The manager praised his side’s refusal to give up against Swansea but fraying tempers in the stands suggest fans’ favourite is using up the last of his goodwill
Midway through the first half, Slaven Bilic switched his wingers. Michail Antonio went left, André Ayew went right. It was a sure sign that Bilic’s tactics were malfunctioning.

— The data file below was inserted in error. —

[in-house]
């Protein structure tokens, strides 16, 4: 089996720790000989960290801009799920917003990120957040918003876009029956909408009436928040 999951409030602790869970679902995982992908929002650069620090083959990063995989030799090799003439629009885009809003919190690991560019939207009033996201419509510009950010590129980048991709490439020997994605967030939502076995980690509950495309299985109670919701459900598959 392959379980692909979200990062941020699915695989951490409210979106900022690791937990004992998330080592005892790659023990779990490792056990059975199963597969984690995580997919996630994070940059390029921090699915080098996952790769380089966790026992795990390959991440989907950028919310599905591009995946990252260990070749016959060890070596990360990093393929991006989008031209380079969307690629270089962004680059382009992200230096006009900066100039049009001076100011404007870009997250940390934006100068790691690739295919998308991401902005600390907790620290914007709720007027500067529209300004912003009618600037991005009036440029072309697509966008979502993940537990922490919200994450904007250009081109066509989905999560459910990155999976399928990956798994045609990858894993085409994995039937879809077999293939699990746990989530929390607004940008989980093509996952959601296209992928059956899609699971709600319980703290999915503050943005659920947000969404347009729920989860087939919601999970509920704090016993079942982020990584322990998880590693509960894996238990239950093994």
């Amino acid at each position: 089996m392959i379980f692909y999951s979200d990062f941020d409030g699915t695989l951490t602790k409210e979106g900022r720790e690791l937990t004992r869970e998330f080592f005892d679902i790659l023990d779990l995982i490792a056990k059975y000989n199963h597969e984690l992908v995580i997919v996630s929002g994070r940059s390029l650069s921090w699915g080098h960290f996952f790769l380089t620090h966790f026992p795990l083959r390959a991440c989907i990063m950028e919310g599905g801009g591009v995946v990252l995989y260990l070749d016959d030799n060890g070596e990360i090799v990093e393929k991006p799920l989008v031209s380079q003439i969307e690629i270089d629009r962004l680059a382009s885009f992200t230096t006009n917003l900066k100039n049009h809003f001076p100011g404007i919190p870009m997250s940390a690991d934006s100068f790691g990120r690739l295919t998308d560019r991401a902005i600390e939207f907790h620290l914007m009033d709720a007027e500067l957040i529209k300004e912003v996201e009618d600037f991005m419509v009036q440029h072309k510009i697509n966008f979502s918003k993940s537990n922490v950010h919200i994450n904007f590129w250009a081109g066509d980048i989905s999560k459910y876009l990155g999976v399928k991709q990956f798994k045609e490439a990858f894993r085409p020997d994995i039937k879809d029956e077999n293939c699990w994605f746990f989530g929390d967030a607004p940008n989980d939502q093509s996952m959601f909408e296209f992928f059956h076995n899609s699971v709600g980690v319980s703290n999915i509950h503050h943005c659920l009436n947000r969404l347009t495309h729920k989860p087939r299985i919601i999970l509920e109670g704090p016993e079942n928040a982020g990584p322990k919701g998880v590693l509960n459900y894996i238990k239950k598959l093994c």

In theory it made sense for West Ham United to start in a 4-4-2 system, which plays to the strengths of both Andy Carroll and Javier Hernández, for the first time this season. Yet a plan that looks good on paper will never work if players are confused by their instructions and in practice West Ham’s ponderous approach rarely stretched Swansea City. There was no flow, no rhythm, and the disgruntled atmosphere at the London Stadium grew to a mutinous pitch when Diafra Sakho replaced the ineffective Hernández in the 78th minute.